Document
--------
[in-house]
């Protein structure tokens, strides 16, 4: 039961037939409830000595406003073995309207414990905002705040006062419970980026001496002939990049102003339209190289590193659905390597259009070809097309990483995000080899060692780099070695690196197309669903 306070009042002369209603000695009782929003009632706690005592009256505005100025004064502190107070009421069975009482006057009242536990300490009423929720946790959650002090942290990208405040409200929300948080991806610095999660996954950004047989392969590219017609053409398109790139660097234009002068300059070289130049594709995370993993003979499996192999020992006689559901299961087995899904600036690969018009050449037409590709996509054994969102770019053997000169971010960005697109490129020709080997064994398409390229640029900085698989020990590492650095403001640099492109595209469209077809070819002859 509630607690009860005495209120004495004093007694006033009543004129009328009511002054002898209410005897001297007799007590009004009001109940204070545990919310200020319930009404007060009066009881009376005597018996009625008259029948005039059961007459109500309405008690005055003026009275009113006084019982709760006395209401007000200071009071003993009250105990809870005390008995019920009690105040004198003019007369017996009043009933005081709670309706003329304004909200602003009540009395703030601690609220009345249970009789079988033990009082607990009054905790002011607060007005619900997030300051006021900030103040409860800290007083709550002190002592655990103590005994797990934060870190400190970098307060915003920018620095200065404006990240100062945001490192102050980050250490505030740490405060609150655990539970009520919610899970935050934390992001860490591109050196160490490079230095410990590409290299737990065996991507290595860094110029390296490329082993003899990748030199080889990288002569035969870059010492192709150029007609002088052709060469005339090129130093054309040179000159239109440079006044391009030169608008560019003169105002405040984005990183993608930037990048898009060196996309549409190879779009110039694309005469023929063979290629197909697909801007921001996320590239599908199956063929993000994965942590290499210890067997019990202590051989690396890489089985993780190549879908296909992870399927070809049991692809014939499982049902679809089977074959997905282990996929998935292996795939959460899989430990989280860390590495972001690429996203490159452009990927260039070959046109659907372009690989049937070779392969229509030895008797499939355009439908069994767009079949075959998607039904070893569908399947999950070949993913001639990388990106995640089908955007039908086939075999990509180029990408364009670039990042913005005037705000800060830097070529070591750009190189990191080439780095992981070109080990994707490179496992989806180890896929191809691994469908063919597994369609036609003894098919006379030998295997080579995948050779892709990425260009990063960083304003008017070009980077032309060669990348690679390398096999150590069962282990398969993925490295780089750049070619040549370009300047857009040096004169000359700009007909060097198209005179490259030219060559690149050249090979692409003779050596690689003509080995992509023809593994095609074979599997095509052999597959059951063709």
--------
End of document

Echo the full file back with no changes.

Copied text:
[in-house]
């Protein structure tokens, strides 16, 4: 039961037939409830000595406003073995309207414990905002705040006062419970980026001496002939990049102003339209190289590193659905390597259009070809097309990483995000080899060692780099070695690196197309669903 306070009042002369209603000695009782929003009632706690005592009256505005100025004064502190107070009421069975009482006057009242536990300490009423929720946790959650002090942290990208405040409200929300948080991806610095999660996954950004047989392969590219017609053409398109790139660097234009002068300059070289130049594709995370993993003979499996192999020992006689559901299961087995899904600036690969018009050449037409590709996509054994969102770019053997000169971010960005697109490129020709080997064994398409390229640029900085698989020990590492650095403001640099492109595209469209077809070819002859 509630607690009860005495209120004495004093007694006033009543004129009328009511002054002898209410005897001297007799007590009004009001109940204070545990919310200020319930009404007060009066009881009376005597018996009625008259029948005039059961007459109500309405008690005055003026009275009113006084019982709760006395209401007000200071009071003993009250105990809870005390008995019920009690105040004198003019007369017996009043009933005081709670309706003329304004909200602003009540009395703030601690609220009345249970009789079988033990009082607990009054905790002011607060007005619900997030300051006021900030103040409860800290007083709550002190002592655990103590005994797990934060870190400190970098307060915003920018620095200065404006990240100062945001490192102050980050250490505030740490405060609150655990539970009520919610899970935050934390992001860490591109050196160490490079230095410990590409290299737990065996991507290595860094110029390296490329082993003899990748030199080889990288002569035969870059010492192709150029007609002088052709060469005339090129130093054309040179000159239109440079006044391009030169608008560019003169105002405040984005990183993608930037990048898009060196996309549409190879779009110039694309005469023929063979290629197909697909801007921001996320590239599908199956063929993000994965942590290499210890067997019990202590051989690396890489089985993780190549879908296909992870399927070809049991692809014939499982049902679809089977074959997905282990996929998935292996795939959460899989430990989280860390590495972001690429996203490159452009990927260039070959046109659907372009690989049937070779392969229509030895008797499939355009439908069994767009079949075959998607039904070893569908399947999950070949993913001639990388990106995640089908955007039908086939075999990509180029990408364009670039990042913005005037705000800060830097070529070591750009190189990191080439780095992981070109080990994707490179496992989806180890896929191809691994469908063919597994369609036609003894098919006379030998295997080579995948050779892709990425260009990063960083304003008017070009980077032309060669990348690679390398096999150590069962282990398969993925490295780089750049070619040549370009300047857009040096004169000359700009007909060097198209005179490259030219060559690149050249090979692409003779050596690689003509080995992509023809593994095609074979599997095509052999597959059951063709």